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Jimmy Wales, the founder of the great open source encyclopaedia Wikipedia, has a new hobby. Much to his dismay, he notices that more and more countries are ruled not by the elected politicians but by the broadcast media. He writes on his new open source platform Campaigns Wikia:

For more than 50 years now, we have been living in the era of television politics. In the 1950s television first began to have a major impact on politics, and the results were overwhelming.

Broadcast media brought us broadcast politics. And let’s be simple and bluntly honest about it, left or right, conservative or liberal, broadcast politics are dumb, dumb, dumb.

Wales’ observation is not completely without foundation. Anyone who has an interest in politics has noticed that over the past decades politicians are more prone to “please the public” through the eyes of the camera, or microphone. It is therefore not without reason that one can perceive current democracy as being ruled by the broadcast media, not by the government.

However, some nuance has been brought to this point of view by a recent PhD thesis (press release in Dutch) of Barbra van Gestel, who defended her thesis on 22 June 2006 at the University of Leiden. She investigated the influence of the media on the policies of the local government in the Netherlands. Her conclusions were rather surprising and contrary to the point of view of Jimmy Wales: the role of journalists is systematically overrated, they do not have a leading role in the formation of new policies but rather they follow local government policy-making. In both case studies that Barbra van Gestel analysed the critical reporting of the media did not influence the local government policy.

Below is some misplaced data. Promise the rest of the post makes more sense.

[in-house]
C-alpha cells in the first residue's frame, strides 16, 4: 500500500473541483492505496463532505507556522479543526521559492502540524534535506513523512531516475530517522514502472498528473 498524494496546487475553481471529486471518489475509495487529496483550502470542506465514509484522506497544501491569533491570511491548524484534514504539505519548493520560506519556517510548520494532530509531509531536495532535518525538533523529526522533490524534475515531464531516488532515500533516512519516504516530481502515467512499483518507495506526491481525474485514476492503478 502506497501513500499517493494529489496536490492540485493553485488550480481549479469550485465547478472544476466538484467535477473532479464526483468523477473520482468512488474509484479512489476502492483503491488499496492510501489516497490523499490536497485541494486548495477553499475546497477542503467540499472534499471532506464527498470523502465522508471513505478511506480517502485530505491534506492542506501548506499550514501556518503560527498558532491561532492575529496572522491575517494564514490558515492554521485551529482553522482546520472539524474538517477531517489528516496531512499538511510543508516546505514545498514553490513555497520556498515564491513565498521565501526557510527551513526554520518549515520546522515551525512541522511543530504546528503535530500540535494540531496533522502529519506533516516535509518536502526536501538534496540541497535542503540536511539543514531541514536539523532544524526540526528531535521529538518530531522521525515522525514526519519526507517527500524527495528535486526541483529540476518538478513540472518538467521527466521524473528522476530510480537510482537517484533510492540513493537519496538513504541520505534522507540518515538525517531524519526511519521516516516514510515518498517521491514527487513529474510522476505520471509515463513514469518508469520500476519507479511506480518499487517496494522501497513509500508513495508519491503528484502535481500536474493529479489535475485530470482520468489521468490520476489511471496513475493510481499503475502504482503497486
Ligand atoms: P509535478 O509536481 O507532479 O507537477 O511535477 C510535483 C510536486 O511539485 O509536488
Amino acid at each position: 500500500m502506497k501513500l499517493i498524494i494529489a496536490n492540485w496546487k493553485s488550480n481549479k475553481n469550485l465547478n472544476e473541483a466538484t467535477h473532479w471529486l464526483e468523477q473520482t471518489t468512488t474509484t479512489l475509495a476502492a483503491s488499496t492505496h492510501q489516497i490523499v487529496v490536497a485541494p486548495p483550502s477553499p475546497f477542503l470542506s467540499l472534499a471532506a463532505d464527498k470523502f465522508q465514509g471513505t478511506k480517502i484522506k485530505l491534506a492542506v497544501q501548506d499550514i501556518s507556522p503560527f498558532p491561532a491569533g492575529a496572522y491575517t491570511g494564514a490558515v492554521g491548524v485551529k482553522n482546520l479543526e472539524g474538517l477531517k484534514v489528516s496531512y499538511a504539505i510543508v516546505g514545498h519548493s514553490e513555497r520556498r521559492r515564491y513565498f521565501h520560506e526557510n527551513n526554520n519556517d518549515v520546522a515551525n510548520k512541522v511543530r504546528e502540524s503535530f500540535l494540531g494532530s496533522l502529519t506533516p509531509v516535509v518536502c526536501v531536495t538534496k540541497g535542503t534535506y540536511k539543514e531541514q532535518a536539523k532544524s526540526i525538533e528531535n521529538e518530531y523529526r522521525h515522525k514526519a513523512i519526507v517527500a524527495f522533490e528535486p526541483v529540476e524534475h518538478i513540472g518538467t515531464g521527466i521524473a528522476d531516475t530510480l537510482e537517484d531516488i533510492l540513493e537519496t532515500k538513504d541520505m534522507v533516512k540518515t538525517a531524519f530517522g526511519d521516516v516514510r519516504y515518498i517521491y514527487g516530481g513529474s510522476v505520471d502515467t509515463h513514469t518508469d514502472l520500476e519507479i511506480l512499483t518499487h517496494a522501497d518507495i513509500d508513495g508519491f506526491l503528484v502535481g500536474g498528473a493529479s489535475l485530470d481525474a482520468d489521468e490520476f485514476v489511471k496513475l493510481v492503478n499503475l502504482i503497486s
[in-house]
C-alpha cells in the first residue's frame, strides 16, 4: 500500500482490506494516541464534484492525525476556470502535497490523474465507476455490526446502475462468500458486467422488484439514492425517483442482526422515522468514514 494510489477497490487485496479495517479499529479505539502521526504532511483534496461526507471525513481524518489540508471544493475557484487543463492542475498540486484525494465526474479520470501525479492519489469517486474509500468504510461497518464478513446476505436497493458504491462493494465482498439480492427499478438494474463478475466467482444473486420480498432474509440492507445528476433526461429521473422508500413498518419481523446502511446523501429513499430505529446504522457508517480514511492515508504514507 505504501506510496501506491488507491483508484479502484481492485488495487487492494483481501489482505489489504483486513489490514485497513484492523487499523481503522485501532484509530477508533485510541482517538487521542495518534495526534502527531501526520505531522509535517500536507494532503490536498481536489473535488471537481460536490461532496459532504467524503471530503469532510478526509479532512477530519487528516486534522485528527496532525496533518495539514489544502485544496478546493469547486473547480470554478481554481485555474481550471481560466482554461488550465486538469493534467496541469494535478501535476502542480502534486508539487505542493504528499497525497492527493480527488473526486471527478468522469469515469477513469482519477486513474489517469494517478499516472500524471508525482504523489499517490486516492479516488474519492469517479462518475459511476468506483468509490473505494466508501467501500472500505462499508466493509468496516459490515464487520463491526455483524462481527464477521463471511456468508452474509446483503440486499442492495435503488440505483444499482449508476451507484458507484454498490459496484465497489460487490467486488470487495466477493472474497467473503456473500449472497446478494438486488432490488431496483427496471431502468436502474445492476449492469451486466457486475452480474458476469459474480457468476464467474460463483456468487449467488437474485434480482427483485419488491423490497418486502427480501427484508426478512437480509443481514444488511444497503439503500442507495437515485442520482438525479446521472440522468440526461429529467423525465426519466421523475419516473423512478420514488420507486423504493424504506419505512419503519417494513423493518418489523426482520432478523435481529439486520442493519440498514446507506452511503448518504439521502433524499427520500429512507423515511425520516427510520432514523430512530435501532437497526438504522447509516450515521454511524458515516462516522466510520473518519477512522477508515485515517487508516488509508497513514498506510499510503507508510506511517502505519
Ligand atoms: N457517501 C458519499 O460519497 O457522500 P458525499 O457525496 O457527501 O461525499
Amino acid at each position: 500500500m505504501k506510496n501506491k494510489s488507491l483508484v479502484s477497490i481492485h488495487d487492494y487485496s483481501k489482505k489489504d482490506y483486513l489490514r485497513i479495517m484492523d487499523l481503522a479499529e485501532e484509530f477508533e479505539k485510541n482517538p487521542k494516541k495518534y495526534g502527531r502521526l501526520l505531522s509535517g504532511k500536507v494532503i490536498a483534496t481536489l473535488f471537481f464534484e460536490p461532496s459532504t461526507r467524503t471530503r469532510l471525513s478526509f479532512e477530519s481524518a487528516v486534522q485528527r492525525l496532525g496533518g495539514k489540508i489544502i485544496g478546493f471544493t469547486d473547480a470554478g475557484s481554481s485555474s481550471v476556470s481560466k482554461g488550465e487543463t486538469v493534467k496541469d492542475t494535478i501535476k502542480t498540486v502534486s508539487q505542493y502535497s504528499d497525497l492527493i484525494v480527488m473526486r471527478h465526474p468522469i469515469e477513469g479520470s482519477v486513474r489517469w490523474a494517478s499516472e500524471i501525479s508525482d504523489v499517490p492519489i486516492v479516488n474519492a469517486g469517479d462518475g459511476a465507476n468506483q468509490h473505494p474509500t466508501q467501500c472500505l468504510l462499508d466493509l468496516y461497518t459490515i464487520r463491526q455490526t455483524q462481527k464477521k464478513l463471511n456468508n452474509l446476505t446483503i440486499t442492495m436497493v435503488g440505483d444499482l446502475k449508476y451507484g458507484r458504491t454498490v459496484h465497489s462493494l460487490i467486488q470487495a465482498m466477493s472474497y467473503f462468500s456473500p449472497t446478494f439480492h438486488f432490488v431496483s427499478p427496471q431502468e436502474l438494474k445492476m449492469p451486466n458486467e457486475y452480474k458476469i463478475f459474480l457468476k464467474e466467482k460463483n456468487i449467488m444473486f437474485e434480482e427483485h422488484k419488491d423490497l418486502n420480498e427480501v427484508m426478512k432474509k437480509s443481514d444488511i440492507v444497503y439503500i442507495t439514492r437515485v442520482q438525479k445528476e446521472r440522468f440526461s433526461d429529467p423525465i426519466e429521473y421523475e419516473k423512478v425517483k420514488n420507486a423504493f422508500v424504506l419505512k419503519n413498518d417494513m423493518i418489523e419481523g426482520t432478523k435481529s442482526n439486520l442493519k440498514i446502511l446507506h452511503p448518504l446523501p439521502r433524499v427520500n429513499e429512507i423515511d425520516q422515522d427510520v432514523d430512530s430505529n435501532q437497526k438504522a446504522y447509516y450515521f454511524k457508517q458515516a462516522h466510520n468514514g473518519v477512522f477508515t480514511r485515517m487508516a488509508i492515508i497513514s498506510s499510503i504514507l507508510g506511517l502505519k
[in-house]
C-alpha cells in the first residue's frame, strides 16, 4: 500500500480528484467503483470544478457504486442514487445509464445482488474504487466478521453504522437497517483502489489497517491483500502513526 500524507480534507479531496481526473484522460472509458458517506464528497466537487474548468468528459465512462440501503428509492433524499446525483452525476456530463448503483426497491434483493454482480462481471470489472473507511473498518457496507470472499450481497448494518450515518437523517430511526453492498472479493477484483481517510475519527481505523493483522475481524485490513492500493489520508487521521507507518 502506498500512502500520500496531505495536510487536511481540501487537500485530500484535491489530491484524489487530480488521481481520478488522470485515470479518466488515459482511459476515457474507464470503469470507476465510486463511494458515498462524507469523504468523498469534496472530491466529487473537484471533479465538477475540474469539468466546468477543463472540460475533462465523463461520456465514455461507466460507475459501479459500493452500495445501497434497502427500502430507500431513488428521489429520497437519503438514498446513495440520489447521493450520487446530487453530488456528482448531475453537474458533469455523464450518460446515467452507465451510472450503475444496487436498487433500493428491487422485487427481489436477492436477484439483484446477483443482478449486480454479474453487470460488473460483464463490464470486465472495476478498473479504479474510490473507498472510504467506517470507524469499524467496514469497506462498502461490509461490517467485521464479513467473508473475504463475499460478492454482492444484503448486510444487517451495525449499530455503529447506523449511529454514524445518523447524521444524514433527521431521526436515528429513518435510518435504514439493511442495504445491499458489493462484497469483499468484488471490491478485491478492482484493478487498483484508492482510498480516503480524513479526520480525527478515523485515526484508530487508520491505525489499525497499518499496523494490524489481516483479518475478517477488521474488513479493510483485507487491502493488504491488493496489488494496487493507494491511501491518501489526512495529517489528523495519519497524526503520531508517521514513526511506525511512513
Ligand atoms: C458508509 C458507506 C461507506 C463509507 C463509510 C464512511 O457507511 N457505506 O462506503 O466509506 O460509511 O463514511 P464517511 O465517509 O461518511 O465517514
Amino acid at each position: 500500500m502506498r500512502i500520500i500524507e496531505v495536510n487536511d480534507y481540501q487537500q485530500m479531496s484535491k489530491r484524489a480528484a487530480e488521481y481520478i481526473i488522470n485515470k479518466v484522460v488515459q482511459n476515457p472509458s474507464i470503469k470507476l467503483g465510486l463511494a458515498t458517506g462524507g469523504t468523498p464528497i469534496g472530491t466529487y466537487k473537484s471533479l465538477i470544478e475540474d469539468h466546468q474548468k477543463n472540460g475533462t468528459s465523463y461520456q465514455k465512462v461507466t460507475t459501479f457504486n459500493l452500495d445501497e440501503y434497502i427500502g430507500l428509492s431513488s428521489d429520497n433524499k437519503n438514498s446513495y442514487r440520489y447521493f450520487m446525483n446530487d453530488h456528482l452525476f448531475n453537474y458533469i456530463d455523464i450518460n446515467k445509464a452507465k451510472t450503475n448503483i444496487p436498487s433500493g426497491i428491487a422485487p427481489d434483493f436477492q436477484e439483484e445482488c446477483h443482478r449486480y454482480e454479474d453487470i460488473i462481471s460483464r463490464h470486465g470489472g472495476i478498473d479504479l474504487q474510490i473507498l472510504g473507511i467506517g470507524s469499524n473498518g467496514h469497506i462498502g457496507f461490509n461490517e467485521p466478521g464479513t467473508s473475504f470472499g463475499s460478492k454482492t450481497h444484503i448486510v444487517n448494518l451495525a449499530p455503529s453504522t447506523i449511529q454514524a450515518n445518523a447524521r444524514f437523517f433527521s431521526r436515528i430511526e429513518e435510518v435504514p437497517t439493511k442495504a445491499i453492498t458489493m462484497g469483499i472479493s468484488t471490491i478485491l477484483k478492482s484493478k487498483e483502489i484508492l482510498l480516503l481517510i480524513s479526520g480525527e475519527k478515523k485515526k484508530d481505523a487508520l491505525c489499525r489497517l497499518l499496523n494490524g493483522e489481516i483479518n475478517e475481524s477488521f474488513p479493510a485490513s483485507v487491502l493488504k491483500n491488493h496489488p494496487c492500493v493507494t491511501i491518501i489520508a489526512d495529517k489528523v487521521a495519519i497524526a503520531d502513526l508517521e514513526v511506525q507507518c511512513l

But, to add nuance to the nuance, Van Gestel’s study was limited to only two case studies, and they both involved local politics. It’s clear that her conclusions cannot be directly transposed to the media circus that surrounds national politics, especially around election time.

So even though we might not have entered the era of broadcast media governed societies just yet, the dangers are apparent. Especially so for the younger generation, that feeds more and more on snippets of news. Maybe the new trend of the social web, or Web 2.0 where the public and not the media makes and ranks news stories (e.g. digg.com), will counteract this trend by taking away a little bit of the power that the broadcast media has acquired over the past decades. This movement might restore the balance and give democracy back to the people, not the media or the vain politicians.

Note: If you think this article contradicts my previous post about citizen journalism, think again. Web 2.0 gives citizens more control over what they consider to be news, they don’t necessarily need to write the news themselves. The role of the media is to critically scrutinize the work of the politicians, the consequence of Web 2.0 will be that it gives the public the ability to critically scrutinize the work of the media.